M.H.: I think he has no clear ideology. I think he has a couple of base impulses he’s held onto since the nineteen-eighties, when he was taking out those newspaper ads about how Japan is “ripping us off.” A lot of the language that he used then is the same as what he uses now, but it’s more of a feeling than an ideology. It’s a sense that the United States is being taken advantage of. Can he name by whom, accurately? Not necessarily. He ran as a Republican, and he really appealed to this hard-right base that believes in less government. But, in reality, this is a man who grew up in Ed Koch’s New York City, and I think he has a very specific view of the role that government is supposed to play in people’s lives.

The Verge: Bragi Dash Pro Wireless Earbuds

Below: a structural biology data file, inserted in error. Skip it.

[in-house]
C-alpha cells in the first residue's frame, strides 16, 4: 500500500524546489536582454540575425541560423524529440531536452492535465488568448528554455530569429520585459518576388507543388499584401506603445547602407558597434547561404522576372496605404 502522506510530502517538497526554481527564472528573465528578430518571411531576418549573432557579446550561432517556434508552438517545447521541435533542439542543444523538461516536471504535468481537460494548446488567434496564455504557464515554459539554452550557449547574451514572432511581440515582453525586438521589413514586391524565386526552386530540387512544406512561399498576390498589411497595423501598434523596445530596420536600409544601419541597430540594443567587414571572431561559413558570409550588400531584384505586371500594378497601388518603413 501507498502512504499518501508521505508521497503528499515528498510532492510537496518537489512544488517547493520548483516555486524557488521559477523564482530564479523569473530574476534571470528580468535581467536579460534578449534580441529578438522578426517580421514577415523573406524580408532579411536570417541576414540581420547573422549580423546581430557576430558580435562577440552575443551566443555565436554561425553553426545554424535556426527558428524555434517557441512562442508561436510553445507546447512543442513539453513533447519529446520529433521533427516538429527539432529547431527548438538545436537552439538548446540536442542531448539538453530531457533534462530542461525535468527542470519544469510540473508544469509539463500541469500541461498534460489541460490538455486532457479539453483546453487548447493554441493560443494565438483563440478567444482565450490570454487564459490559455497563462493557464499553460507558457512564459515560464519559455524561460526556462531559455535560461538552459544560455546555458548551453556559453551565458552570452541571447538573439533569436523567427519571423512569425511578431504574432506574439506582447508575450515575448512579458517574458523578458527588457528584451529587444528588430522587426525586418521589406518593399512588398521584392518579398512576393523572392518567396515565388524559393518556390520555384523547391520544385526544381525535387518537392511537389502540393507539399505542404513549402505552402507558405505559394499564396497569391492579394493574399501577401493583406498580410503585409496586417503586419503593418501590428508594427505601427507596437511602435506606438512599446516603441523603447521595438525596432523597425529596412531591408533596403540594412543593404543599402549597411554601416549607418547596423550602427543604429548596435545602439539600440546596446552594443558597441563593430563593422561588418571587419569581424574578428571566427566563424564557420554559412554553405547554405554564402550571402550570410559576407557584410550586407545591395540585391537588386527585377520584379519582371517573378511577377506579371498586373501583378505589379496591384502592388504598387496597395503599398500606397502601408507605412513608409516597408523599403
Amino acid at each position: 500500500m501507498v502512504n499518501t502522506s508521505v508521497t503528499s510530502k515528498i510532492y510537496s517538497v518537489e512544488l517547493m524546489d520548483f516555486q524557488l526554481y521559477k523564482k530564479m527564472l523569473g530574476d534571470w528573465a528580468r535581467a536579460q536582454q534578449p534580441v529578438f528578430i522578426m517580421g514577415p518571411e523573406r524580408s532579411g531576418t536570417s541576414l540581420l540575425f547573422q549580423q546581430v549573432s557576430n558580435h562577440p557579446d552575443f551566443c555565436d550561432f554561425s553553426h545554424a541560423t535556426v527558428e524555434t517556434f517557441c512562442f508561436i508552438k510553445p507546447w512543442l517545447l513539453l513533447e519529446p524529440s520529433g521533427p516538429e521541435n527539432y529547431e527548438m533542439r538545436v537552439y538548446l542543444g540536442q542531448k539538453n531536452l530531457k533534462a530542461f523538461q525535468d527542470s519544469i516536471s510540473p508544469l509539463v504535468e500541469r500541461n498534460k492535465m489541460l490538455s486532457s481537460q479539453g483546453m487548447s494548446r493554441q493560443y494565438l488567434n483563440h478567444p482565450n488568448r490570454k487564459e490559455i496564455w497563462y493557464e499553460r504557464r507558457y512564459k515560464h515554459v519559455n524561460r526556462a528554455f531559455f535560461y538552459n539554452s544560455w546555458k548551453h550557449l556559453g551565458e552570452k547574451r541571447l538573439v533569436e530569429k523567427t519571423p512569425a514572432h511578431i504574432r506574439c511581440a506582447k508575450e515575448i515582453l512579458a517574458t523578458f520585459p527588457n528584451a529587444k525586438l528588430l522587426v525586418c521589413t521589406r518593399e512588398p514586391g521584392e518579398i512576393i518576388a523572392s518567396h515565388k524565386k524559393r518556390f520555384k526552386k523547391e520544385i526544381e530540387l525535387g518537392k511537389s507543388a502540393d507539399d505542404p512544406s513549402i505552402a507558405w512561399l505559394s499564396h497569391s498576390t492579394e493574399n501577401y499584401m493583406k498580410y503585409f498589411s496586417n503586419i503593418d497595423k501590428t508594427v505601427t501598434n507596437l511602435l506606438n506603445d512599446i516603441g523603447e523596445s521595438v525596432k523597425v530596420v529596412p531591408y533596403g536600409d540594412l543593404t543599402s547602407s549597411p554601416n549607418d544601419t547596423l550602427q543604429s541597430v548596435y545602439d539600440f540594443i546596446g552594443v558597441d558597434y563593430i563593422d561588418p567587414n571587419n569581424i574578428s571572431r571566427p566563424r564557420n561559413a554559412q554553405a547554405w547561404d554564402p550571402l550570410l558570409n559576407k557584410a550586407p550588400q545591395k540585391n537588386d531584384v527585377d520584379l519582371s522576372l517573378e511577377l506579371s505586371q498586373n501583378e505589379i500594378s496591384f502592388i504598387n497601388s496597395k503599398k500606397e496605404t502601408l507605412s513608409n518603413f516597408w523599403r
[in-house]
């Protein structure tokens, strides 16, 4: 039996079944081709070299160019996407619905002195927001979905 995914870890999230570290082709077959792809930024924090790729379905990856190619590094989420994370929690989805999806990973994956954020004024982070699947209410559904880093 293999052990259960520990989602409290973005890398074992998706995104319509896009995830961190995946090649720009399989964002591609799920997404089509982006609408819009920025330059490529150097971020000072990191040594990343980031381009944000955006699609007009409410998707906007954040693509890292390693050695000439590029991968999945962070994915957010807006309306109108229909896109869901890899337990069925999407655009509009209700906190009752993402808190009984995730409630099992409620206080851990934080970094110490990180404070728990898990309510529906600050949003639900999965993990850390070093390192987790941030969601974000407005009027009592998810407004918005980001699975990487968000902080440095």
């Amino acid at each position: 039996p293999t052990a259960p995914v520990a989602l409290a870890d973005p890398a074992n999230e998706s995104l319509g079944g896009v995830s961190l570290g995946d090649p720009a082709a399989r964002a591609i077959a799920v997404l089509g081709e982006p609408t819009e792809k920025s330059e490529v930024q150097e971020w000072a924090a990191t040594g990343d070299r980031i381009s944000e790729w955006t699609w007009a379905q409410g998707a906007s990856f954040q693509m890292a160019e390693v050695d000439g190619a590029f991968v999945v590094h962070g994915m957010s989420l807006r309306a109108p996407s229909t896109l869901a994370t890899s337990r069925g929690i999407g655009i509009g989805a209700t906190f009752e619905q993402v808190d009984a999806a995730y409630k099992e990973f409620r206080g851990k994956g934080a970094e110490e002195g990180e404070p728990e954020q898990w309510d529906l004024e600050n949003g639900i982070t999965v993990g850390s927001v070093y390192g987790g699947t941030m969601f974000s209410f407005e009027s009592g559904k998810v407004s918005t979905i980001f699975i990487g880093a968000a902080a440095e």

Sean O’Kane, writing for The Verge:

Bragi hasn’t completely solved this problem with the Dash Pro, and I still think its other, cheaper, wireless earbuds are a better buy. But the company’s gotten much closer this time around. You can put your phone in basically any pocket, or in a bag, and the connection only hiccups about 10 percent of the time, maybe even less depending on your height.

I’m not saying my AirPods never suffer Bluetooth hiccups, but it happens very rarely. Apple is so far ahead of its competition on this front.

Neuropathologist Examined the Brains of 111 NFL Players; 110 of Them Showed Signs of C.T.E. 

The New York Times:

Dr. Ann McKee, a neuropathologist, has examined the brains of 202 deceased football players. A broad survey of her findings was published on Tuesday in The Journal of the American Medical Association.

Of the 202 players, 111 of them played in the N.F.L. — and 110 of those were found to have chronic traumatic encephalopathy, or C.T.E., the degenerative disease believed to be caused by repeated blows to the head. […]